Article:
Meet the Candidates: At-Large City Council Race, Group 1

Editor’s Note: All responses are as provided by the candidate. Nothing has been added or deleted, although minor typographical errors have been corrected. We’ve included a straw poll at the end of this page if you wish to preview your vote against those of other readers.  Group 1 candidate Terrance Freeman (REP) did not respond to emails nor to a voice message from Jaxlookout. Freeman will face Lisa King in the run-0ff election.

Q1: What do you think is Jacksonville’s greatest success?

Lisa King (DEM): Our greatest successes have grown from organic citizen initiatives like the billboard ordinance, the tree ordinance, and term limits. That same energy and drive could be seen from the dedicated local volunteers who organized on behalf of the HRO and Amendment 4. However, all these efforts point to a failure of our government to respond the demands of the people. People had to organize and lead these efforts because government refused to do its job.

Q2: How would you describe Jacksonville’s greatest failure?

Lisa King (DEM): Both lack of planning and ignoring planning. Most of the projects in the Better Jacksonville Plan were needed and had broad public support. But the plan was a political document made without solid cost estimates. The moving target that became the budget for the courthouse eroded the public trust and prevented other projects promised in the plan from moving forward. Several transportation projects promised in the plan in 2000 are just being implemented in 2019 with a new infusion of cash committed in 2015.

Probably the best example of this is the unmet promises of Consolidation. My dad was a small business owner in the County, and he didn’t trust the promises made. Too many of our neighborhoods have been left behind for decades and haven’t received their fair share of City investment since Consolidation.

As a City, we invest money in plans and then ignore them. How many times have we done a master plan of downtown? You could take the 2006 JCCI Study on Crime, change the date to 2019, and use it to diagnose problems and recommend solutions today.

Marianne Williamson said, “Our deepest fear is not that we are  inadequate. Our deepest fear is that we are powerful beyond measure. It is our light, not our darkness that most frightens us. We ask ourselves, ‘Who am I to be brilliant, gorgeous, talented, fabulous?” I’m a native of Jacksonville, and I’ve seen again and again the tragedy of the lies we tell ourselves about our City. These lies are all self-limiting beliefs. We wring our hands and lament Jacksonville’s unmet potential. Too many believe Jacksonville can’t change and that we can’t be brilliant. We can, and we must. All we lack is the political will.

Q3: Describe how you will be a different leader than what we currently have.

Lisa King (DEM): Too many people on our City Council believe that the best way to serve our community is to fall in line. I have a different point of view. I believe my job is to give each issue before me the diligence it deserves through research and seeking out differing points of view. I’ll make my decisions on the merits of each issue. Sometimes I may agree with the Mayor, whoever he or she may be. But blindly following the Mayor first and foremost is not the kind of Council member I want to be.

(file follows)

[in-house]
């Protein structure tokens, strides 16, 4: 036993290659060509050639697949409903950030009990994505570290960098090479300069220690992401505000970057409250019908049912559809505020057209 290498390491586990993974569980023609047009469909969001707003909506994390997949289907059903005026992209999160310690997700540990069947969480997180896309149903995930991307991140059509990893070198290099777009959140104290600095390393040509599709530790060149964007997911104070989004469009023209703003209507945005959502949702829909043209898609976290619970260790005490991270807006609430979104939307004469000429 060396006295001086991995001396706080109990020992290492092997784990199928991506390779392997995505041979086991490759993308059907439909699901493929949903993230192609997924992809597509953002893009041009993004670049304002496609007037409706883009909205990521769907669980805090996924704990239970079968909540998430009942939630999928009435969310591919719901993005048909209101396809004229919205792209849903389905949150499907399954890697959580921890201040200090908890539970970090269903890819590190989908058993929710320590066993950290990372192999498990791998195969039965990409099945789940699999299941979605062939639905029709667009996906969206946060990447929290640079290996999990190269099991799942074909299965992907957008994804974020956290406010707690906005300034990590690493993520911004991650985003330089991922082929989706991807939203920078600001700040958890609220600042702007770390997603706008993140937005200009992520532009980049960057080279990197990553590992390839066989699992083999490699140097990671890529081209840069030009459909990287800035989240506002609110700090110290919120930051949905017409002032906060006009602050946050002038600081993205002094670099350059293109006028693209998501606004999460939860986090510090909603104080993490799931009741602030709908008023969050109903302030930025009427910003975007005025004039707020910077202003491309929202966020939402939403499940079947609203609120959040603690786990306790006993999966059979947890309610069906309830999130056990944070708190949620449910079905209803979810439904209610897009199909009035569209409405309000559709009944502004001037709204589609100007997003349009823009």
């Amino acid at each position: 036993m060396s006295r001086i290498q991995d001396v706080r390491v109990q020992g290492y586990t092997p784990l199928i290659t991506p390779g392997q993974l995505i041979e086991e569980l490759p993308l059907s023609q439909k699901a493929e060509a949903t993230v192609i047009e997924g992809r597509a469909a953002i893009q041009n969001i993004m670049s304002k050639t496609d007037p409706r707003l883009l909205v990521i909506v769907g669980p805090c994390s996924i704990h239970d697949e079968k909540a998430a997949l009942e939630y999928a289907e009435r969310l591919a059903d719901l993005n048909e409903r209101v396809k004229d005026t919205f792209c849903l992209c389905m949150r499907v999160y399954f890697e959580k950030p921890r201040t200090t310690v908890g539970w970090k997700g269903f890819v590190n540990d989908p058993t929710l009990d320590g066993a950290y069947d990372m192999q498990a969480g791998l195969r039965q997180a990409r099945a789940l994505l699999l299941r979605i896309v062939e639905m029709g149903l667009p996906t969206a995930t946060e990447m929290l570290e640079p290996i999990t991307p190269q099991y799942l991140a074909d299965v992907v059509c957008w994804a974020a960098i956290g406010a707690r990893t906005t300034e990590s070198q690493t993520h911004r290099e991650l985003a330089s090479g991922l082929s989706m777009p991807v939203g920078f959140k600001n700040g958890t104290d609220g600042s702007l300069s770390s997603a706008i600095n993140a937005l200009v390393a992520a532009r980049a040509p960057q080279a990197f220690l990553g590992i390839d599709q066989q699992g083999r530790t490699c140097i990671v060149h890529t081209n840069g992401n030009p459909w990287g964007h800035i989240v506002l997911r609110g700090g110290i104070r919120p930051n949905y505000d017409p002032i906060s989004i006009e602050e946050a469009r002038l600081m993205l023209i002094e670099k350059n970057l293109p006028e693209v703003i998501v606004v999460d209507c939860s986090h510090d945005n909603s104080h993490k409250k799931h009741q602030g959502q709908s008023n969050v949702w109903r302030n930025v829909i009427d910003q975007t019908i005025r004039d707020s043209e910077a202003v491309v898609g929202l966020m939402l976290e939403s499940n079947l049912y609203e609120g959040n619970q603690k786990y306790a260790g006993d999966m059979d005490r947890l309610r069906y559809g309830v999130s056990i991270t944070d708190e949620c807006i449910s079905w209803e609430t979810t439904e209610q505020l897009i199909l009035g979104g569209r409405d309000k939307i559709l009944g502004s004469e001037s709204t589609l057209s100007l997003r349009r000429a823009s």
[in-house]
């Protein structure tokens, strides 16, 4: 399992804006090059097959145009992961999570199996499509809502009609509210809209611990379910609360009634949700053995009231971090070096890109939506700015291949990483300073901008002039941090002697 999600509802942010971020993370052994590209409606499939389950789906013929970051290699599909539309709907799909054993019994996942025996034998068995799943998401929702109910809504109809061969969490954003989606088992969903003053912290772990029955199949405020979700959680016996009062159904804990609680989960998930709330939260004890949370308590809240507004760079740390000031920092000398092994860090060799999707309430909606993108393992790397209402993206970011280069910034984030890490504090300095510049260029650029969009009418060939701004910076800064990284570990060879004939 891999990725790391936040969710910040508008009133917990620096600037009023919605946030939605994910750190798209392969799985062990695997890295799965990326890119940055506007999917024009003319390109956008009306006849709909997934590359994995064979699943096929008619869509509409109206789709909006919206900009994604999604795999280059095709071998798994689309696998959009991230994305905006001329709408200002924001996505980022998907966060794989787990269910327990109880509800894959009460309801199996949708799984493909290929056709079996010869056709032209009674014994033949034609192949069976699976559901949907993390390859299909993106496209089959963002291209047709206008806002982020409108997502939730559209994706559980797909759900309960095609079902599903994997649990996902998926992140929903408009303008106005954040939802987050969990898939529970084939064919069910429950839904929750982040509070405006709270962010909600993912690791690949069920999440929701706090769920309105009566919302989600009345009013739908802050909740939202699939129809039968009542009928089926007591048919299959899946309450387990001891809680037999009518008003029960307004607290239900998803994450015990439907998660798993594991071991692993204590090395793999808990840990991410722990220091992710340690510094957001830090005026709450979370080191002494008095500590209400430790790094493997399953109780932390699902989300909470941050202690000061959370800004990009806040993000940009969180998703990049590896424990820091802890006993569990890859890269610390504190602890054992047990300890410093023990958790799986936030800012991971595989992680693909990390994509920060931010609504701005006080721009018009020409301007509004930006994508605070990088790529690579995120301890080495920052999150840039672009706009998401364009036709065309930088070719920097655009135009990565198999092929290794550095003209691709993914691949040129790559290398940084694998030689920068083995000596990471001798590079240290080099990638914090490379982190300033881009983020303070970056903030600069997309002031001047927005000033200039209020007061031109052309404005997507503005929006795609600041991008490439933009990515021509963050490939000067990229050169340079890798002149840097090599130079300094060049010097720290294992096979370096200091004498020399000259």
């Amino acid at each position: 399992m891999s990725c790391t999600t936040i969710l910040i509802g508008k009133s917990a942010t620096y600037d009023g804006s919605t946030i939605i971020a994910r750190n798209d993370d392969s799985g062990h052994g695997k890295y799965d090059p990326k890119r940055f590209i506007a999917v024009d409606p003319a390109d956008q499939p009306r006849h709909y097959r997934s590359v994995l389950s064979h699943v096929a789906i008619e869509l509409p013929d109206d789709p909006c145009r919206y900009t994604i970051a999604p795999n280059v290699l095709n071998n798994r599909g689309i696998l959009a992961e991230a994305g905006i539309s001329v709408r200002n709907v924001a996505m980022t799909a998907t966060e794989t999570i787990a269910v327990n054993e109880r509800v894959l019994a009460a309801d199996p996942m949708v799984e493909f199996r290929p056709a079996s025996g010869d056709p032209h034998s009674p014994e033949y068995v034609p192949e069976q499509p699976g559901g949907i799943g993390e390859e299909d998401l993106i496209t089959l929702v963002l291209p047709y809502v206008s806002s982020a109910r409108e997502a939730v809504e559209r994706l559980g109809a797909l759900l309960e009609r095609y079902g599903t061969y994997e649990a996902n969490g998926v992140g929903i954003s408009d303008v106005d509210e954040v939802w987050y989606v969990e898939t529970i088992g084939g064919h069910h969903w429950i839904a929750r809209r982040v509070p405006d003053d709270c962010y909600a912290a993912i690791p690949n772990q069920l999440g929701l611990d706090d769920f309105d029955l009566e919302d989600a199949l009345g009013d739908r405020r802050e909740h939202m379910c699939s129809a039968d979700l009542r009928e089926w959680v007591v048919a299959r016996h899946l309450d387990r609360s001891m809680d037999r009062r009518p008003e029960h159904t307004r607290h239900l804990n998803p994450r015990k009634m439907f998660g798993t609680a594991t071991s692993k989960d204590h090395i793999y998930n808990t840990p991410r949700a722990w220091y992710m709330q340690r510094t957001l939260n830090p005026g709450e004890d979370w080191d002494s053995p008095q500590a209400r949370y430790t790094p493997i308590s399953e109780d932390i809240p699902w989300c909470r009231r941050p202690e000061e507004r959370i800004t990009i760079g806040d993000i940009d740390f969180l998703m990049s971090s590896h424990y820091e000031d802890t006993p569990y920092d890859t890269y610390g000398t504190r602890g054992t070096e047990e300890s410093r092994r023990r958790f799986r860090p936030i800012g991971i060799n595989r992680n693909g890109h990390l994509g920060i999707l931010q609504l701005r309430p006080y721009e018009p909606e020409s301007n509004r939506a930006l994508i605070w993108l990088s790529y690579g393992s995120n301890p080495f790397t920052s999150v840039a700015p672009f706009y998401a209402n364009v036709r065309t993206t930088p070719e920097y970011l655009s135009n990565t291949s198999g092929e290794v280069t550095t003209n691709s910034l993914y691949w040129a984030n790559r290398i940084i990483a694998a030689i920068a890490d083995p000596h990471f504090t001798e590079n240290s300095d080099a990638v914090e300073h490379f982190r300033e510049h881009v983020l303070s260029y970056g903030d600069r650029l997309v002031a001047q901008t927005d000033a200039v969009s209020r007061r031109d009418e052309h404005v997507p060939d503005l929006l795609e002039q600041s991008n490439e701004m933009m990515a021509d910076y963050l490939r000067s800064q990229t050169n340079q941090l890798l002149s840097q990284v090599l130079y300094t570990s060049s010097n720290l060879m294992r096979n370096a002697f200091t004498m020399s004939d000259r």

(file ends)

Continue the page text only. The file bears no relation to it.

Q4: What’s your greatest hope for Jacksonville’s people?

Lisa King (DEM): My greatest hope for Jacksonville’s citizens is that we realize we’re the heroes we’ve been waiting for, and that needed change is possible if we all get engaged and involved. We CAN build a Jacksonville where every child is safe, valued, and invested in. We’ve underinvested in our City’s infrastructure for decades. I just happen to feel that people are a part of our infrastructure too. I also want to build a Jacksonville that has the kind of jobs that attract people to live here. My son recently left the Navy. No Jacksonville job offers even remotely matched what he was offered in Tampa. While I’m very proud of his new job and the opportunities his young family (and my grandkids) will get because of it, it saddens me that a Navy town like Jacksonville couldn’t match his offers. He’s an example of the bright, young talent that we’ve invested resources in and can’t keep here.

Q5: What’s your favorite book? Movie? Or TV show? Please explain.

Lisa King (DEM): I’m a book lover and my favorite book remains the classic, A Wrinkle in Time, by Madeline L’Engle. I first read it as a confused 9-year-old, after the death of my father. It helped me feel less alone at that difficult time. My family never looked like other families, and Meg was a heroine who felt as much of an outsider as I did. This book helped me feel OK about being different. But it also set the stage for me to understand that most people feel that same sense of disconnection. This book also makes the case for diversity as a strength, a value that I still hold. I also love that Ms. L’Engle had Jacksonville ties and shared my faith tradition. I gifted this book to my own children, and look forward to sharing it with my granddaughter, another book lover, when she’s older.

 

 

Amy Cherie Copeland

Amy Cherie Copeland

Amy Cherie Copeland is a Jacksonville writer and editor who also works as an academic writing tutor at FSCJ. She recently presented her poetry in the Yellow House Surviving to Thriving exhibit, performed an original piece in the 2018 Coming Out Monologues, and published lead letters in the Times-Union on behalf of Women's March Florida - Jacksonville Chapter. Her feature on cancer survivor Mary Miller appears in Donna Hicken's (Deegan) The Good Fight (2004).

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